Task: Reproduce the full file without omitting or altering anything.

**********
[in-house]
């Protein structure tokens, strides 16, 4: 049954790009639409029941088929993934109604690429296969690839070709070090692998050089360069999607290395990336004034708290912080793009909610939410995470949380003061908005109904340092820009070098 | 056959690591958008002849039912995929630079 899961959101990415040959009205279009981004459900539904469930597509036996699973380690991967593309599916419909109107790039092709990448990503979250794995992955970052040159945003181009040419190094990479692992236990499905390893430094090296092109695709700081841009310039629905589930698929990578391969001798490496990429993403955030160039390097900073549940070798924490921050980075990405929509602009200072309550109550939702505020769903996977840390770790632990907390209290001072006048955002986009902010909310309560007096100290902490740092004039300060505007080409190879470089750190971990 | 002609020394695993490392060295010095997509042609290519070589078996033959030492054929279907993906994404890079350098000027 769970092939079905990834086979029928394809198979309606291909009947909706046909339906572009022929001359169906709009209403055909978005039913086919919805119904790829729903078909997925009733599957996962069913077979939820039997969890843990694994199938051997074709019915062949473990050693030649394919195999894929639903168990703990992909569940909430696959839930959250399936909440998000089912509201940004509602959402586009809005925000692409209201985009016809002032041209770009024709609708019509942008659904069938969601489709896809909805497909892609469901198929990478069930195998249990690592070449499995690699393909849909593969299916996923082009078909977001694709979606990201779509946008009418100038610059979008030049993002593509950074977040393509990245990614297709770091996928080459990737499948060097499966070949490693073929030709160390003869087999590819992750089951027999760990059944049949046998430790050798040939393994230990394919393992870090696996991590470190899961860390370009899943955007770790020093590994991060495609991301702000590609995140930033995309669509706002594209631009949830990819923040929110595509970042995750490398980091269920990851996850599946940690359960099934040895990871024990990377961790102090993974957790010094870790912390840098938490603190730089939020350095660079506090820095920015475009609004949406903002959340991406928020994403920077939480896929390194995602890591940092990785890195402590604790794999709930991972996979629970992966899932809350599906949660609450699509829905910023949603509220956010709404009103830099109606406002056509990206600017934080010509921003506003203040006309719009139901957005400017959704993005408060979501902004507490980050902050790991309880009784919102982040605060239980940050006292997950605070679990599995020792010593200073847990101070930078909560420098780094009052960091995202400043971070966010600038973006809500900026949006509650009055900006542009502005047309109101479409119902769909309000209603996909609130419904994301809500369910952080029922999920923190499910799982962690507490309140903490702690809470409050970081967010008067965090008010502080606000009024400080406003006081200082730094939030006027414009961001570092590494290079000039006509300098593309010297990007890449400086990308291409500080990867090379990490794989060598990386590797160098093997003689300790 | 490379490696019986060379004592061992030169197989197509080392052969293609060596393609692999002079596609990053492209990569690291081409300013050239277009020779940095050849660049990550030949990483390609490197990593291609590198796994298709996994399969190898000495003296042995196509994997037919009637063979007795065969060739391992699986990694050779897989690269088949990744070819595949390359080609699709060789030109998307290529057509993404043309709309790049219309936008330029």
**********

[in-house]
């Protein structure tokens, strides 16, 4: 049954790009639409029941088929993934109604690429296969690839070709070090692998050089360069999607290395990336004034708290912080793009909610939410995470949380003061908005109904340092820009070098 | 056959690591958008002849039912995929630079 899961959101990415040959009205279009981004459900539904469930597509036996699973380690991967593309599916419909109107790039092709990448990503979250794995992955970052040159945003181009040419190094990479692992236990499905390893430094090296092109695709700081841009310039629905589930698929990578391969001798490496990429993403955030160039390097900073549940070798924490921050980075990405929509602009200072309550109550939702505020769903996977840390770790632990907390209290001072006048955002986009902010909310309560007096100290902490740092004039300060505007080409190879470089750190971990 | 002609020394695993490392060295010095997509042609290519070589078996033959030492054929279907993906994404890079350098000027 769970092939079905990834086979029928394809198979309606291909009947909706046909339906572009022929001359169906709009209403055909978005039913086919919805119904790829729903078909997925009733599957996962069913077979939820039997969890843990694994199938051997074709019915062949473990050693030649394919195999894929639903168990703990992909569940909430696959839930959250399936909440998000089912509201940004509602959402586009809005925000692409209201985009016809002032041209770009024709609708019509942008659904069938969601489709896809909805497909892609469901198929990478069930195998249990690592070449499995690699393909849909593969299916996923082009078909977001694709979606990201779509946008009418100038610059979008030049993002593509950074977040393509990245990614297709770091996928080459990737499948060097499966070949490693073929030709160390003869087999590819992750089951027999760990059944049949046998430790050798040939393994230990394919393992870090696996991590470190899961860390370009899943955007770790020093590994991060495609991301702000590609995140930033995309669509706002594209631009949830990819923040929110595509970042995750490398980091269920990851996850599946940690359960099934040895990871024990990377961790102090993974957790010094870790912390840098938490603190730089939020350095660079506090820095920015475009609004949406903002959340991406928020994403920077939480896929390194995602890591940092990785890195402590604790794999709930991972996979629970992966899932809350599906949660609450699509829905910023949603509220956010709404009103830099109606406002056509990206600017934080010509921003506003203040006309719009139901957005400017959704993005408060979501902004507490980050902050790991309880009784919102982040605060239980940050006292997950605070679990599995020792010593200073847990101070930078909560420098780094009052960091995202400043971070966010600038973006809500900026949006509650009055900006542009502005047309109101479409119902769909309000209603996909609130419904994301809500369910952080029922999920923190499910799982962690507490309140903490702690809470409050970081967010008067965090008010502080606000009024400080406003006081200082730094939030006027414009961001570092590494290079000039006509300098593309010297990007890449400086990308291409500080990867090379990490794989060598990386590797160098093997003689300790 | 490379490696019986060379004592061992030169197989197509080392052969293609060596393609692999002079596609990053492209990569690291081409300013050239277009020779940095050849660049990550030949990483390609490197990593291609590198796994298709996994399969190898000495003296042995196509994997037919009637063979007795065969060739391992699986990694050779897989690269088949990744070819595949390359080609699709060789030109998307290529057509993404043309709309790049219309936008330029």